Now do you see why I hate this? Wish I could just figure it all out and start writing again. But do notice how neat my handwriting is. I take great pride in that.

What kind of witer are you?

I remember in high school people from Polonius on downwards telling me to be true to myself. It really annoyed me. I mean, how in the world could I be true to myself? As a freshman in high school I was fifteen. I had only known myself for fifteen years, and just about age twelve I began figuring out there were other people around. So I could be true to teachers or parents or friends, but I didn't know jack really about being true to myself.

I'm happy to report I feel much more confident in myself now in my thirties. It's so exciting to finally know who I am and to have the courage (some days!) to not be ashamed of it.

Though I've discovered a similar problem exists with writing. Sure, in school, in my job, I was able to crank out an essay here and there, write a report, without really knowing much about myself as a writer. But as a novelist, I've found it gets trickier. Should I outline the whole thing first? Should I throw outlines to the wind and write barefoot? Do I work best on the computer or with a pen? Every writers' website and blog tells a different story. The smart ones say a writer needs to find her own way. Which is really annoying. Even worse, some writers say their methods differ with each book. Very scary.

So far I've discovered a few things about myself. I put everything on the computer, all of my notes, my ideas, my plot charts, everything, but I absolutely must write it all by hand first, especially my actual story. I love the freedom of writing, of inventing characters, taking my story wherever--but my first drafts have no plot, no character arcs and usually no villains. So I also find myself drawing charts, mindmaps, outlines, over and over and over again, desperately hoping I can find a way to use everything I wrote and squeeze it into a plot. Once I have a plot I get to go back to free writing and imagination. Then I repeat this pattern 2000 some times. I'm in the graphing stage right now, which I hate. But I'm just not creative or smart enough to plot organically. Maybe someday it will come more naturally. I hope.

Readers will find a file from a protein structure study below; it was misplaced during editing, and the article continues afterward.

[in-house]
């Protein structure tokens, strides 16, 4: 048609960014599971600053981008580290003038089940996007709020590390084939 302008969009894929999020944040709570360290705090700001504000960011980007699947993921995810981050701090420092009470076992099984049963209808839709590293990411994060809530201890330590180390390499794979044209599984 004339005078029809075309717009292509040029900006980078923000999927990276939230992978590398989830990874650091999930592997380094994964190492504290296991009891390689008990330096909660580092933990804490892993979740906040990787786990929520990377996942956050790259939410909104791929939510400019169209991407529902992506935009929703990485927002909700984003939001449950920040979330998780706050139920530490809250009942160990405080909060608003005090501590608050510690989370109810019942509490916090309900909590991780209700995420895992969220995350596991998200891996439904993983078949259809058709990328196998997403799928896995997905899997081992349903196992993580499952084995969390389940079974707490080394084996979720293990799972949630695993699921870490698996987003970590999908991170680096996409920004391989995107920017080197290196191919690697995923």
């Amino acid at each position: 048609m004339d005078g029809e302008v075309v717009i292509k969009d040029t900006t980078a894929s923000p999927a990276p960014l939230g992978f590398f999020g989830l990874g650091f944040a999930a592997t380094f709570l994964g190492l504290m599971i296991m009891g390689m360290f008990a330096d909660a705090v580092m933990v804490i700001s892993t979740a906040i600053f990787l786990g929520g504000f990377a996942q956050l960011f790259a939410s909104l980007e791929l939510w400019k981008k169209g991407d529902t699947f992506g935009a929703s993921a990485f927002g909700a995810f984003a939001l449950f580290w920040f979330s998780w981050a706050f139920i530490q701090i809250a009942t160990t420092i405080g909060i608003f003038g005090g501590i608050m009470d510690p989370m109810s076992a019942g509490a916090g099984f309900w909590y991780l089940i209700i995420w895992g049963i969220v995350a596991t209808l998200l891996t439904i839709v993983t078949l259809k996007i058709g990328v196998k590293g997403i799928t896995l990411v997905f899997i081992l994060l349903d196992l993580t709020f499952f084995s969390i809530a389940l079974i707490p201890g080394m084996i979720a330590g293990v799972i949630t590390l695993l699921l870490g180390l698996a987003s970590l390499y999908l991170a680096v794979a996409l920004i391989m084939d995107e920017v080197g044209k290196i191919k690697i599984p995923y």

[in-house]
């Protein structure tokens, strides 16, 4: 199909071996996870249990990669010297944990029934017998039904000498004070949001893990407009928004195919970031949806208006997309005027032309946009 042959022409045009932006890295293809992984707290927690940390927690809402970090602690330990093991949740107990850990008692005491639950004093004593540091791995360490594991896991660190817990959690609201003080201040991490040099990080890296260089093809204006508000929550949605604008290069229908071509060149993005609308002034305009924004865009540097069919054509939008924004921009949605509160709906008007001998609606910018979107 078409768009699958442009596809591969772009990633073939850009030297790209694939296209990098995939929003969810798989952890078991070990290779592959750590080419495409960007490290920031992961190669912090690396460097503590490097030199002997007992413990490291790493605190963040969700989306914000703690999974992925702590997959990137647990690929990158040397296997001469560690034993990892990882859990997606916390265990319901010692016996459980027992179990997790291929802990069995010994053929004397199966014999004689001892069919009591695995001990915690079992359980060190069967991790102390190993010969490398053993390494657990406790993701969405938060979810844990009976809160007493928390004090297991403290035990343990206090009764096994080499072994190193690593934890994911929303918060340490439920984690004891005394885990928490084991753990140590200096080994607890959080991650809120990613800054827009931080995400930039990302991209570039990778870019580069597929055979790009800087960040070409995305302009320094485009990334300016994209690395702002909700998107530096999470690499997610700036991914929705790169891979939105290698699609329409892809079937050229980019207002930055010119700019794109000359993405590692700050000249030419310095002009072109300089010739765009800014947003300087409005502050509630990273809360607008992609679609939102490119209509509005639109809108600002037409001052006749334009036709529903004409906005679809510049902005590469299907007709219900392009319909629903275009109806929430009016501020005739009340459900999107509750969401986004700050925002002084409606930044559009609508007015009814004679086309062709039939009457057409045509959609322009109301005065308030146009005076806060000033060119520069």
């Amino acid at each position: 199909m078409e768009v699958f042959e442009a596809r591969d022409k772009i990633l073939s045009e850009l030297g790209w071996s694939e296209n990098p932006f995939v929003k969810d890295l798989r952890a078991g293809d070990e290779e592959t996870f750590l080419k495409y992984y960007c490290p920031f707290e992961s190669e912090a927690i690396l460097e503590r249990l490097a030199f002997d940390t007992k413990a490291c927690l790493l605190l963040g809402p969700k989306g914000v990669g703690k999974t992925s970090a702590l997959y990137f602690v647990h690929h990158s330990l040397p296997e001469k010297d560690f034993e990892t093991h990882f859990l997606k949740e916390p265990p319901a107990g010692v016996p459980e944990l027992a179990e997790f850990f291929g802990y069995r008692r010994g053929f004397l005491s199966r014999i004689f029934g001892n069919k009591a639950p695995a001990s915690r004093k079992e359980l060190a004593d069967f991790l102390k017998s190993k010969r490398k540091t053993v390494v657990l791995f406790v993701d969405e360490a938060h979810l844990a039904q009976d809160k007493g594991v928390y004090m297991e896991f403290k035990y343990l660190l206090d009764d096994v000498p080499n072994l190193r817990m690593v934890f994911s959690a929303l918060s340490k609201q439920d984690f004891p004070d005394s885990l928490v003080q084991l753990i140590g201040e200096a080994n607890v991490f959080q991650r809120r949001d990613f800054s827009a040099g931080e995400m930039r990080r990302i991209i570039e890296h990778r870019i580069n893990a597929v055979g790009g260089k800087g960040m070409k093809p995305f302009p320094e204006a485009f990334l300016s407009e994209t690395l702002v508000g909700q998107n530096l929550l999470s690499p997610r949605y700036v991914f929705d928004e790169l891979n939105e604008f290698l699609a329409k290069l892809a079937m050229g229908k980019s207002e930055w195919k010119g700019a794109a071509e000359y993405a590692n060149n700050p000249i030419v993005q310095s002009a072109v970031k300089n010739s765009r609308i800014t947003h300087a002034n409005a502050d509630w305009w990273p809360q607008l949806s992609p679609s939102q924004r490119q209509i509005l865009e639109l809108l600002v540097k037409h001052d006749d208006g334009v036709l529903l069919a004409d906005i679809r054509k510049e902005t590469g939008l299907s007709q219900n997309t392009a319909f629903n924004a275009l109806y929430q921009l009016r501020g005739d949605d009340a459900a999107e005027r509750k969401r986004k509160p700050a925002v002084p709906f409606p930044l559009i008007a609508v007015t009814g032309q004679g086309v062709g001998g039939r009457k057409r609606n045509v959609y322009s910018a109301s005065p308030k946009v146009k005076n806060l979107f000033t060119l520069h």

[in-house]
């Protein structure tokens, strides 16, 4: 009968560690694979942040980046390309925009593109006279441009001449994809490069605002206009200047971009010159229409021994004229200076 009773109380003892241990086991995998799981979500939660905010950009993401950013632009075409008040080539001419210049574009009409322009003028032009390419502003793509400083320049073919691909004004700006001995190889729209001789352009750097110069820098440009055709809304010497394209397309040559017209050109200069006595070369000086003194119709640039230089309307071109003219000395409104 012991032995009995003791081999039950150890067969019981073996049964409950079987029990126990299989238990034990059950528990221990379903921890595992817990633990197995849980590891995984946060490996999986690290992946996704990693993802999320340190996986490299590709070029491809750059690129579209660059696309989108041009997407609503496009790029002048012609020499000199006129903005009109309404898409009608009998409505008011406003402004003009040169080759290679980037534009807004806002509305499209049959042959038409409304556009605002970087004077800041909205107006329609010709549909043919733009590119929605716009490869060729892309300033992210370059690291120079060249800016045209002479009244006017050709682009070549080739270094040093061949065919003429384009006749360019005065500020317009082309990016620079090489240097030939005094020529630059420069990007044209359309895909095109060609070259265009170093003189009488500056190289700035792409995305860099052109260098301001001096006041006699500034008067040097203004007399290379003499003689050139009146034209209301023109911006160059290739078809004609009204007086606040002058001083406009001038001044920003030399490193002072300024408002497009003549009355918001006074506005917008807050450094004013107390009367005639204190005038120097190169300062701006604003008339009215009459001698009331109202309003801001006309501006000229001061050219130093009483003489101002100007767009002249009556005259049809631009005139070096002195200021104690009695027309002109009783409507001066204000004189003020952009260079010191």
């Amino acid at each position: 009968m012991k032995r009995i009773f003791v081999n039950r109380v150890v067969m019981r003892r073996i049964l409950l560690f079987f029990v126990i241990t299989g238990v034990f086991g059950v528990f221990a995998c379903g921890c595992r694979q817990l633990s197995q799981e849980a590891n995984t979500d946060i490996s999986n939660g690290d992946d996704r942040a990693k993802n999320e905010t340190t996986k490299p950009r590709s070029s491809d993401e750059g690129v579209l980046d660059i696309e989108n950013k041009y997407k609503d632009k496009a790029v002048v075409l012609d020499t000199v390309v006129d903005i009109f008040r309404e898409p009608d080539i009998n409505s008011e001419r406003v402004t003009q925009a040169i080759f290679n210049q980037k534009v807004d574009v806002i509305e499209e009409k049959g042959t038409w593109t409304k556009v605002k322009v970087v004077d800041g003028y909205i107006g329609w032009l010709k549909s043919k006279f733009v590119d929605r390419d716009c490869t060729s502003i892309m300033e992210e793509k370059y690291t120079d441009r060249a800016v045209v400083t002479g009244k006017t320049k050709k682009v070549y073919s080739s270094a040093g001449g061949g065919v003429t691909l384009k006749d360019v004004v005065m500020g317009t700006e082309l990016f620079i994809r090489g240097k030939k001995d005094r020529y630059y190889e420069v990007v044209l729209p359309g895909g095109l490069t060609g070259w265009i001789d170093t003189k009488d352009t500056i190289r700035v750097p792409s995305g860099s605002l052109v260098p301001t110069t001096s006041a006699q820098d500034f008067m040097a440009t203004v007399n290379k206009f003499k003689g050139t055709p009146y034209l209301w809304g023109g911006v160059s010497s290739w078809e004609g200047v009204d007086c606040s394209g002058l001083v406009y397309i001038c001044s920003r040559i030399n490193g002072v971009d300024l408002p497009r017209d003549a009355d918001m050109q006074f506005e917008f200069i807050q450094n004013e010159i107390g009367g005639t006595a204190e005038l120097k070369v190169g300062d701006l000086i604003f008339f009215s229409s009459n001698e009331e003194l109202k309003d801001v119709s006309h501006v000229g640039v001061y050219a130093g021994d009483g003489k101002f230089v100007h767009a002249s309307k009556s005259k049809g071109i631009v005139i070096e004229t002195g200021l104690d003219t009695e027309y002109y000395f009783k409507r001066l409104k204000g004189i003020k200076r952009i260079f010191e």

But in the meantime, I think Facebook or Cosmo or someone should so have a quiz on "What kind of writer are you?". I could know my coloration, my personality-type, which light saber I should carry AND how best to write my book. Then I would be complete.

My library addiction

I am so addicted to libraries. I think it's my absolute passion for books coupled with my complete cheapskate-ness. I walk into a library and there's all these books, all these stories, all this knowledge--and it's all completely free!

The nice thing about not working right now is that I have the time to read several books a week, so I don't feel so guilty going to the library and coming home with seven books. And I totally think of my books like other people think of a new pair of jeans, or a cute little black dress. Last night I showed Phil my two newest finds, Breathing Underwater by Julia Green and The Dreamwalker's Child by Steve Voake. But I didn't just show him the books. I made him look at the covers, at the blurbs, spun them around a few times. See? Totally obsessed. (I should note that Julia Green and Steve Voake will both be my teachers at Bath Spa, so I'm really excited to have a chance to see what they're writing. By the way, I should also add that Steve Voake's homepage is scary. No, seriously. Turn up the volume on your computer and follow this link. I think I screamed the first time.).